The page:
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What happens when a Teleco is handed a monopoly
Tuesday 20 July 2004 19:27:00 by Andrew Ferguson

In a stark contrast to the UK in many ways, Verizon Communications in the US, has had approval from the Federal Communications Commission (along with the other Bells communications companies) to roll-out fibre networks with no requirement to share the infrastructure. More details on News.com.

One can hardly imagine the chorus of disapproval if Ofcom were to allow this in the UK. The reasoning appears to be that while the US DSL companies have been forced to share infrastructure to date, the cable companies have not. By keeping the operation in-house, the roll-out and infrastructure should be simpler and more important any revenue generated will come directly back to the company doing the roll-out.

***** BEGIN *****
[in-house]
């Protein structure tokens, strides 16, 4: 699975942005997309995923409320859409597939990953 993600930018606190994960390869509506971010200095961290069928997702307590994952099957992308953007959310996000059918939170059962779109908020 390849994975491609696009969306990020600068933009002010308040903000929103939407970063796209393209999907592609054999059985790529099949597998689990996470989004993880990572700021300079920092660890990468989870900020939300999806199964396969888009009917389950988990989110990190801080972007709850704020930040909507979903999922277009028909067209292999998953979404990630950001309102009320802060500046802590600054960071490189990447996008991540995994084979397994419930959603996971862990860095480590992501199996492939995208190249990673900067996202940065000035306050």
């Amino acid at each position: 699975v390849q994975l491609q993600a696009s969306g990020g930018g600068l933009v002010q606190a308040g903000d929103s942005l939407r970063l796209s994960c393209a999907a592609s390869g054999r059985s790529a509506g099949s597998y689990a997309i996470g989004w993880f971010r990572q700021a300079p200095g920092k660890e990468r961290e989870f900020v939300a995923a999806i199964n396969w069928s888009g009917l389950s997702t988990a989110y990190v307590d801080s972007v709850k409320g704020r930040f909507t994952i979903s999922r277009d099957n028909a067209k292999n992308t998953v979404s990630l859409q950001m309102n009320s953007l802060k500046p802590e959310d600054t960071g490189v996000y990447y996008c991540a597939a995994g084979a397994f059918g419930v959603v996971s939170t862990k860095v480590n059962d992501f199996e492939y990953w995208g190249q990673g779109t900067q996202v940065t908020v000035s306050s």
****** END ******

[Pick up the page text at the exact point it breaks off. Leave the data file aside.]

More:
The pricing details are even more annoying for UK users, since Verizon are suggesting pricing of $50 (£28.60) for a 15Mbps connection, and a 2-5Mbps product for $40 a month. There will be the addition of various taxes, since most US prices are listed excluding tax, which is generally around 10 to 15%.

The roll-out programme also looks impressive from a UK viewpoint, Verizon plan to reach 1 million homes and offices by the end of the year. The service is initially to be launched in Keller, Texas, which is about 30 miles west of the centre of Dallas. It is possible that a reason for picking that area, is the amount new housing construction, which lends itself to easy roll-out of a fibre network.

Currently it is almost impossible to put any timescale on when the UK will see an affordable fibre to the premises (FTTP) service passing 1 million homes.

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